Make sure your system is fully powered down for the following step:

Once the backup is sorted, it’s time to plug in the SSD – either via the USB caddy or by putting it straight in a desktop PC.

If you’re adding an SSD to a desktop PC, simply attach the new drive to a spare bay. Some PC cases come fitted with dedicated SSD bays, often located on the reverse side of the panel housing the motherboard. However, you may find that your case only has hard drive bays, in which case you’ll need to buy an SSD caddy or adapter. Once secured, connect the SSD to the motherboard and power supply using SATA cables.

If using an M.2 SSD, simply place the drive into the spare slot on the motherboard and screw in the other end using an M.2 screw.

A screenshot showing how to assign a partition to a newly installed storage device on Windows 11

Windows generally won’t display new hard drives or SSDs in File Explorer until they are initialised and partitioned. In order to set this up, open up the Windows search and type ‘partition’ and select the option to ‘Create and format hard disk partitions’. When you open that you should be offered the option to initialise the disk using either GPT or MBR.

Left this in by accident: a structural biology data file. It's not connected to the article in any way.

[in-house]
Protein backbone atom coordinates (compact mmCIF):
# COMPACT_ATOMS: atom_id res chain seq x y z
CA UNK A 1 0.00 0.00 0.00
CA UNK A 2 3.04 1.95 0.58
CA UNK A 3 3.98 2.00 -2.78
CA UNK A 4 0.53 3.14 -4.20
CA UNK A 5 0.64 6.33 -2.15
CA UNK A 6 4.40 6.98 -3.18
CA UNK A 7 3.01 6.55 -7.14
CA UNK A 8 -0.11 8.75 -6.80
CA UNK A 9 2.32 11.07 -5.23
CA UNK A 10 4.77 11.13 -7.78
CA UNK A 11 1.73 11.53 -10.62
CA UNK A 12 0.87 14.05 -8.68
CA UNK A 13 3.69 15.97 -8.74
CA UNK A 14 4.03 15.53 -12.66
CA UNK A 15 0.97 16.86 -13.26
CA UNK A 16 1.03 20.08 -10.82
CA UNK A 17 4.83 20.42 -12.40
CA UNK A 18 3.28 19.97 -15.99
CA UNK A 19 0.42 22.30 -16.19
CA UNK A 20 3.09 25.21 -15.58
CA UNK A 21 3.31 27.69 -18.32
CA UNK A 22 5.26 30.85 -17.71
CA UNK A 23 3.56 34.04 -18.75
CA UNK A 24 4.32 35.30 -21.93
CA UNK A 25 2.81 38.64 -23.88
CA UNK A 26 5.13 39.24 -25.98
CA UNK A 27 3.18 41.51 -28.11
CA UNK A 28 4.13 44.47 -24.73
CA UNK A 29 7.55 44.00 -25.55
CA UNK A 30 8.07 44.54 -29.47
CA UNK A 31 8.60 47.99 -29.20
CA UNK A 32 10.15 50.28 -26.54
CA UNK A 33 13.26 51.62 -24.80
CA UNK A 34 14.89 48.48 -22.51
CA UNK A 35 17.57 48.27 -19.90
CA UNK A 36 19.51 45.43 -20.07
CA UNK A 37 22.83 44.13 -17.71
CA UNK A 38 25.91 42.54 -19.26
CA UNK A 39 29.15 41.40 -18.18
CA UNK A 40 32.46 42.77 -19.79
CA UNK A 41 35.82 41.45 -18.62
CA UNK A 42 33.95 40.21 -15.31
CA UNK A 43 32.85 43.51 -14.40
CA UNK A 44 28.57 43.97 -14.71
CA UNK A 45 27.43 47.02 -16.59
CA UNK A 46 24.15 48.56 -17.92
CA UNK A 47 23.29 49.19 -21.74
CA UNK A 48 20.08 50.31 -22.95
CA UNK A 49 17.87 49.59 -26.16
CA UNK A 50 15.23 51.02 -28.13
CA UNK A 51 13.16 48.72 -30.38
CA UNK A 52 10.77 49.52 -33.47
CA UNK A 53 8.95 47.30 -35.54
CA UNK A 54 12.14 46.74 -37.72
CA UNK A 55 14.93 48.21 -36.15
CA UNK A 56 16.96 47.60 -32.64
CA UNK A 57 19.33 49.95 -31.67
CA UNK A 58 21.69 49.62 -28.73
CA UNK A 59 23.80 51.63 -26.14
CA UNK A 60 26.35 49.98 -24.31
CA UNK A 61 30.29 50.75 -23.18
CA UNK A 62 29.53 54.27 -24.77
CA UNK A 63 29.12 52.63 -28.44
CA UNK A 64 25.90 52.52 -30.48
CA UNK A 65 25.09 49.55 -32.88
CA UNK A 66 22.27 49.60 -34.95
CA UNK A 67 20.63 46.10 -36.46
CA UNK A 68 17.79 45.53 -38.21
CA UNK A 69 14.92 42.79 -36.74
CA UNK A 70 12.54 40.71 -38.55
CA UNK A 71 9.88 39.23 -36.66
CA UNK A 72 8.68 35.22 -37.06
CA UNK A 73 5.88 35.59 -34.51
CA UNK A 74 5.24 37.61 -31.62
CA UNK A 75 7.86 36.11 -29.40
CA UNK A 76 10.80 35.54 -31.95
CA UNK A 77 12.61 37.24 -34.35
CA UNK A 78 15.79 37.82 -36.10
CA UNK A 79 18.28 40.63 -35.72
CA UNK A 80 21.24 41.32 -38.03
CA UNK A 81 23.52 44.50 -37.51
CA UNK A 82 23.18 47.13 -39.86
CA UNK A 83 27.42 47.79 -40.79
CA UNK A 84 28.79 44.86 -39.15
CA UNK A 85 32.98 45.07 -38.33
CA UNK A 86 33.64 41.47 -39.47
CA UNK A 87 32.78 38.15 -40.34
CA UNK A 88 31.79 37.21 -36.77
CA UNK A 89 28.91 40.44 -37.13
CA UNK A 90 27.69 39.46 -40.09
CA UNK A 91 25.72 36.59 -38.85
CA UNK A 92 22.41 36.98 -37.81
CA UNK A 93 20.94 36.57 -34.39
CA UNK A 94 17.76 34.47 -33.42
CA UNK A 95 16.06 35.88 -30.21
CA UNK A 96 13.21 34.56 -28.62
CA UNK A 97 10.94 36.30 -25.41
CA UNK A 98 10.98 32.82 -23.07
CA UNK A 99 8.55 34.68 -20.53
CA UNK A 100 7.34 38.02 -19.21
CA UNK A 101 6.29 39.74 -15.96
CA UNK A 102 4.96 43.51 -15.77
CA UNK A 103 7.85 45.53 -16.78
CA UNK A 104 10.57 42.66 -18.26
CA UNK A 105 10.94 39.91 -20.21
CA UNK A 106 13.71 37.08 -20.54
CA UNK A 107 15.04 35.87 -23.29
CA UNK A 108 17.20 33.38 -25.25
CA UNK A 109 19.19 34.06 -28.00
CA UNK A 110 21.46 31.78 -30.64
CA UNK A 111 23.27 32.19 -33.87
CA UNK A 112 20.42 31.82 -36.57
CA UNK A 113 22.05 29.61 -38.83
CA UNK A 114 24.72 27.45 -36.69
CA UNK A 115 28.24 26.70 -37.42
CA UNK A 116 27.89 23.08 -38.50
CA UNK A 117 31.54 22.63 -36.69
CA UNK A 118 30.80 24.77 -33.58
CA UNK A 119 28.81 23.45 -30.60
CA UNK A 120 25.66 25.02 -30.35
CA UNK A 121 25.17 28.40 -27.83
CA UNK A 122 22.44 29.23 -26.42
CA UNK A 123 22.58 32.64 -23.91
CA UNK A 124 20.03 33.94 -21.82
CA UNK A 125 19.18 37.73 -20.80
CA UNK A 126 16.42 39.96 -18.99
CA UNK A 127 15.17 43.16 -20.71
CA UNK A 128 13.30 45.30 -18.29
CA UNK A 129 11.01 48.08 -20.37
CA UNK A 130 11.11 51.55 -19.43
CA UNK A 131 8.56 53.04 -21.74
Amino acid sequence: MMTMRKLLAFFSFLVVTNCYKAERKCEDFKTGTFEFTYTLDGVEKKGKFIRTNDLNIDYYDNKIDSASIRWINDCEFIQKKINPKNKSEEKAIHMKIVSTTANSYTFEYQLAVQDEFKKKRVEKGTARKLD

It’s important to note here that Windows 11 will only boot from drives that are formatted using GPT - so you should select this option. Once the process is complete, the drive should appear as an unallocated space in the Disk Management window.

Moving Windows 11 to an SSD: Clone the hard disk

Now it’s time to start moving data to your new SSD. There’s a lot of software out there that can be used to clone hard disks, and the SSD you bought might even come with some that does the job.

If you don’t have any to hand, the free version of Macrium Reflect will do nicely. You’ll need to hand over your email address, and they’ll send you a download link and registration code via email. Install that on your Windows 11 PC, and when you get to the screen asking for a licence key, just select Next and enter the registration code on the following screen.

A screenshot showing how to clone a hard drive using Macrium software